The Los Angeles Times leads with Boris Yeltsin's blunt reaction to President Clinton's criticism of Russia's Chechnya operation: Don't forget that Moscow has a vast nuclear arsenal. The Wall Street Journal flags Yeltsin at the top of its front-page news box. The New York Times carries Yeltsin's remarks inside (as do the other papers), somehow leading instead with the promise made Thursday by Russian officials that refugees who've flooded out of Chechnya recently will be able to return to Russian-controlled parts of the region by the end of the year. The paper explains this is intended to signify that Russia is making progress towards stabilizing the Chechen situation. The Washington Post goes with the Army's newest recruitment lure: offering entry-level soldiers an array of virtually no-cost college-level courses over the Internet leading to an associate's degree. This unprecedented educational expansion for G.I.s , the WP explains, is a sign of the difficulties the Army is having trying to compete with the booming civilian job market. USA Today leads with a new outside study blaming government and industry for failing to sufficiently ensure the Y2K-compliance of the nation's drinking water and sewage systems.
The LAT calls Yeltsin's comments, which came while he was in China to win support for the Chechnya operation, an "outburst," and compares it to Nikita Kruschev's "We will bury you." But the paper depicts both President Clinton and Russian Prime Minister Vladimir Putin as trying to de-escalate. The other papers agree on these points with this slight difference: The NYT see Yeltsin's performance as "apparently calculated."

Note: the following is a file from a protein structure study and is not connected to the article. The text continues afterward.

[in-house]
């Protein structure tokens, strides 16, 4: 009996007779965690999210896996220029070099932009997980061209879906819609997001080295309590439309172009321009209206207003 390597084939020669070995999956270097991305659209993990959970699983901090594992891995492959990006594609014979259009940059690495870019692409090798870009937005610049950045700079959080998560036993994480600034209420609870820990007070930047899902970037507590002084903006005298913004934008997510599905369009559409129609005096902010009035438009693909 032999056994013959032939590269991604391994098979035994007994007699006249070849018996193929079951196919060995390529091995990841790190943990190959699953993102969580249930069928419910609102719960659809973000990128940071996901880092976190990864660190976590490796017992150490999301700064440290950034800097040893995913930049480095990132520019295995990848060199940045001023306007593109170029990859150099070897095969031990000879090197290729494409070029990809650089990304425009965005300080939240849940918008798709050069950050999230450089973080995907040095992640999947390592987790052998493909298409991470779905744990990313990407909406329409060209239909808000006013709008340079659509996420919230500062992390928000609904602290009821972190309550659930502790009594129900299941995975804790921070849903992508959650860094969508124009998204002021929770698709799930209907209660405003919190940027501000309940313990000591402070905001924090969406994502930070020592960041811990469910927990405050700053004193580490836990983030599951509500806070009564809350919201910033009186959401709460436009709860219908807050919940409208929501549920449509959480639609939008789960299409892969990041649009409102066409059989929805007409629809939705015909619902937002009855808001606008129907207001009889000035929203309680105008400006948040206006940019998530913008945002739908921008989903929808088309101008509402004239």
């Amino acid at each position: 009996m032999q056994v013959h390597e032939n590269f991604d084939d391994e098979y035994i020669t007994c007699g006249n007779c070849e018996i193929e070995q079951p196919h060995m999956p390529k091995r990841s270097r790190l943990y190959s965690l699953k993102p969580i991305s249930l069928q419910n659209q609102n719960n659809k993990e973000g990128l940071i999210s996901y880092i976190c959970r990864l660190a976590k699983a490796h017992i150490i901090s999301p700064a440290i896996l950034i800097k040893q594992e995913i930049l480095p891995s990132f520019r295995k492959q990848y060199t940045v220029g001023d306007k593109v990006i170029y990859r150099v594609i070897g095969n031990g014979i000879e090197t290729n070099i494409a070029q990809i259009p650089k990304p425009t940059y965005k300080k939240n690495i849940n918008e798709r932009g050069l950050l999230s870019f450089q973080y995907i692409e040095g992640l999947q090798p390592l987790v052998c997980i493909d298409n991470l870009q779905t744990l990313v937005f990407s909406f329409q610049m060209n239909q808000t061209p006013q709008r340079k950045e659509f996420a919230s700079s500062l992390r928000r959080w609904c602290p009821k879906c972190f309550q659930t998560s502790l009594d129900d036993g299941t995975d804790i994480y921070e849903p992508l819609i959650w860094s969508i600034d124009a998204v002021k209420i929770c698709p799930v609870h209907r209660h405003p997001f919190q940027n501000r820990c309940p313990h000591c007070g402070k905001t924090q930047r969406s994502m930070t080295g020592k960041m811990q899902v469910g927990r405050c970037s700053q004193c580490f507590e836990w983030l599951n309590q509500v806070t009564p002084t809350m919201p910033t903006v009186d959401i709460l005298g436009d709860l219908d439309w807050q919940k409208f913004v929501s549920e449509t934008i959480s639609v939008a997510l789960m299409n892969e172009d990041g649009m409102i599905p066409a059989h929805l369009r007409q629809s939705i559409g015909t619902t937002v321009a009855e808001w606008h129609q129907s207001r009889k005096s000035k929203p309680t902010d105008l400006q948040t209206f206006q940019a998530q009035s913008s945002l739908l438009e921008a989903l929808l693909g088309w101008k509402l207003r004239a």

The WP lead explains that the Army's new educational initiative is particularly well suited to Hispanics, who make up 40 percent of those potential recruits who show high military aptitude despite lacking a high-school diploma, and to deployed soldiers, who, it is thought, should be able to keep up with course work via Internet-aided "distance learning" far better than they could via traditional classroom-based coursework. A question the story doesn't address: Why is this change only being proposed by the Army? Wouldn't it also help the other branches with their recruitment woes?
USAT, the WP, and LAT front (while the NYT stuffs) the fascinating spy story unfolding in Washington, where the day before yesterday it was announced that a career Russian intelligence officer was sent packing after being caught engaging in an eavesdropping operation against the State Department. The coverage reports that the Russian was, without ever having set foot in the building, communicating with a bug that had been professionally secreted in spaces near Madeleine Albright's offices--the first ever known penetration of Foggy Bottom. It is reported that some 50-100 sensitive meetings took place there during the bug's deployment.
The NYT and WP report that the Russian operative was caught with a device hidden in his clothing that turned on a receiver and tape recorder in his car. The LAT quotes one "senior official" who denies that there was a recorder involved, but also others saying there was. The LAT says officials refuse to say whether disinformation was fed to the Russians after the bug was discovered, while the WP says this is precisely what was done.
The LAT points out that the former Soviet Union excelled in this sort of high-tech bugging, and gives a nice history of the known Soviet operations of this sort undertaken against U.S. facilities. The story also quotes former CIA director Robert Gates as saying that 15 years ago the U.S. was concerned about the Soviets' "ability to read conversations from the vibrations of window panes in Washington." A question about that: Presumably the window pane technology and U.S. worries about it are classified. So who says private citizen Gates can mouth off about it to the LAT? Today's Papers guesses that if this statement came out of the mouth of say, Daniel Ellsberg, handcuffs might be involved.